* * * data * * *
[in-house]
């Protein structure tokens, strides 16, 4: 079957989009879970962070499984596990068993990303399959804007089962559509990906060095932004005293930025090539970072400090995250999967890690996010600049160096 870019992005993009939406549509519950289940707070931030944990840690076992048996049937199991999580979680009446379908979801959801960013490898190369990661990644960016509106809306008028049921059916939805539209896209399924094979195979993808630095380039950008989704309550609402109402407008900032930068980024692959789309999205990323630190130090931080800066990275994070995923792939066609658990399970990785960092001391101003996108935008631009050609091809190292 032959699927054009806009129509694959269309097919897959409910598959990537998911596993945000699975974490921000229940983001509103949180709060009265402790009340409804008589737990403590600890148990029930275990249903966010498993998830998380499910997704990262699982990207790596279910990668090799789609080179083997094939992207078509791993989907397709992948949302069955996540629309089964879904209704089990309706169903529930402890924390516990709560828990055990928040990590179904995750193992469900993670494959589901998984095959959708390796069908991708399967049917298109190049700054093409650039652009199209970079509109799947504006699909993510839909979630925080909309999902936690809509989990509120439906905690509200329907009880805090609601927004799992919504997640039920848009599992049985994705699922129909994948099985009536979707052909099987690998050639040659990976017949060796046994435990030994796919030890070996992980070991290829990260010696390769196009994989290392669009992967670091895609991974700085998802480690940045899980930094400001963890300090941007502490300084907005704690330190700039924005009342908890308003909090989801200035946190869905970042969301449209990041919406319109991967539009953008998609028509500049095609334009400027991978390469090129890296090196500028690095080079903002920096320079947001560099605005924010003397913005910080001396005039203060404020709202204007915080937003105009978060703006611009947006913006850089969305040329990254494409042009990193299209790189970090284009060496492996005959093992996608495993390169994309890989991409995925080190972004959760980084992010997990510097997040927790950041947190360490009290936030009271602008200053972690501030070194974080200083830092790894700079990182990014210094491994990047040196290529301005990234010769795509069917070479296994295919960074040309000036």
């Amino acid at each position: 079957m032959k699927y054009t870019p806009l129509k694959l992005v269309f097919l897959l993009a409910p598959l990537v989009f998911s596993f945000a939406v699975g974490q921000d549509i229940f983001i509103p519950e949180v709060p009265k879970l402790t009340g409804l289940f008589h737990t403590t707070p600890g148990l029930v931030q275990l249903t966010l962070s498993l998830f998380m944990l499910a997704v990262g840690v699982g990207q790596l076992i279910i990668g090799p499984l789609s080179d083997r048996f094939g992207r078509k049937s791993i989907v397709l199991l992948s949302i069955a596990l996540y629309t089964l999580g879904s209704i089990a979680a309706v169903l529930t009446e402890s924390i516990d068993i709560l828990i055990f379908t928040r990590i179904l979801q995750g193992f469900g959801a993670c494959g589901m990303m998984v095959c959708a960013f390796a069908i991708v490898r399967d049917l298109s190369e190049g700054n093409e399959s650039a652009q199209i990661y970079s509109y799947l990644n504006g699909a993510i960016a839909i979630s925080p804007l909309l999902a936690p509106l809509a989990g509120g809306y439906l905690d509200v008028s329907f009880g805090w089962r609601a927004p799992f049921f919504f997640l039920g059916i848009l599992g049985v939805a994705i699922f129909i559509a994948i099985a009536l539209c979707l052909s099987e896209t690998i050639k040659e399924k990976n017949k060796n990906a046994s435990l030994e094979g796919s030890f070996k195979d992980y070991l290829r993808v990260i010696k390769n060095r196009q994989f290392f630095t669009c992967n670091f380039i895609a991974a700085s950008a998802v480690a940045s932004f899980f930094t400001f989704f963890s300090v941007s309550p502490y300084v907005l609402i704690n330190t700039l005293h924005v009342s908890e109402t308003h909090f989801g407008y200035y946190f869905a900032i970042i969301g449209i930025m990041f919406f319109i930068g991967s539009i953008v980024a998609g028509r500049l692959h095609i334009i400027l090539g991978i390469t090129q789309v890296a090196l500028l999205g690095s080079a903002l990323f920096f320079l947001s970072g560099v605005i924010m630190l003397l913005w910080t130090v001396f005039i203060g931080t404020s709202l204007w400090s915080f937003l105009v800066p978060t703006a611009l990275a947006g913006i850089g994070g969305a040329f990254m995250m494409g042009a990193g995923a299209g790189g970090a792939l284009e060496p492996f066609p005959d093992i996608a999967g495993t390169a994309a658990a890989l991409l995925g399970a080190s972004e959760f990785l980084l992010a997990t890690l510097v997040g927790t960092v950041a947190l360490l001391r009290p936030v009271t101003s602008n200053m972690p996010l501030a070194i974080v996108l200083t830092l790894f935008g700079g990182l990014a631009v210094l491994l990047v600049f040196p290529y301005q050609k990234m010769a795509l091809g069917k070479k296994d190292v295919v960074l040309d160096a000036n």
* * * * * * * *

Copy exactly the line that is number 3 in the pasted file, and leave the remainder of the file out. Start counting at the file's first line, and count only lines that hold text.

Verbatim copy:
């Amino acid at each position: 079957m032959k699927y054009t870019p806009l129509k694959l992005v269309f097919l897959l993009a409910p598959l990537v989009f998911s596993f945000a939406v699975g974490q921000d549509i229940f983001i509103p519950e949180v709060p009265k879970l402790t009340g409804l289940f008589h737990t403590t707070p600890g148990l029930v931030q275990l249903t966010l962070s498993l998830f998380m944990l499910a997704v990262g840690v699982g990207q790596l076992i279910i990668g090799p499984l789609s080179d083997r048996f094939g992207r078509k049937s791993i989907v397709l199991l992948s949302i069955a596990l996540y629309t089964l999580g879904s209704i089990a979680a309706v169903l529930t009446e402890s924390i516990d068993i709560l828990i055990f379908t928040r990590i179904l979801q995750g193992f469900g959801a993670c494959g589901m990303m998984v095959c959708a960013f390796a069908i991708v490898r399967d049917l298109s190369e190049g700054n093409e399959s650039a652009q199209i990661y970079s509109y799947l990644n504006g699909a993510i960016a839909i979630s925080p804007l909309l999902a936690p509106l809509a989990g509120g809306y439906l905690d509200v008028s329907f009880g805090w089962r609601a927004p799992f049921f919504f997640l039920g059916i848009l599992g049985v939805a994705i699922f129909i559509a994948i099985a009536l539209c979707l052909s099987e896209t690998i050639k040659e399924k990976n017949k060796n990906a046994s435990l030994e094979g796919s030890f070996k195979d992980y070991l290829r993808v990260i010696k390769n060095r196009q994989f290392f630095t669009c992967n670091f380039i895609a991974a700085s950008a998802v480690a940045s932004f899980f930094t400001f989704f963890s300090v941007s309550p502490y300084v907005l609402i704690n330190t700039l005293h924005v009342s908890e109402t308003h909090f989801g407008y200035y946190f869905a900032i970042i969301g449209i930025m990041f919406f319109i930068g991967s539009i953008v980024a998609g028509r500049l692959h095609i334009i400027l090539g991978i390469t090129q789309v890296a090196l500028l999205g690095s080079a903002l990323f920096f320079l947001s970072g560099v605005i924010m630190l003397l913005w910080t130090v001396f005039i203060g931080t404020s709202l204007w400090s915080f937003l105009v800066p978060t703006a611009l990275a947006g913006i850089g994070g969305a040329f990254m995250m494409g042009a990193g995923a299209g790189g970090a792939l284009e060496p492996f066609p005959d093992i996608a999967g495993t390169a994309a658990a890989l991409l995925g399970a080190s972004e959760f990785l980084l992010a997990t890690l510097v997040g927790t960092v950041a947190l360490l001391r009290p936030v009271t101003s602008n200053m972690p996010l501030a070194i974080v996108l200083t830092l790894f935008g700079g990182l990014a631009v210094l491994l990047v600049f040196p290529y301005q050609k990234m010769a795509l091809g069917k070479k296994d190292v295919v960074l040309d160096a000036n």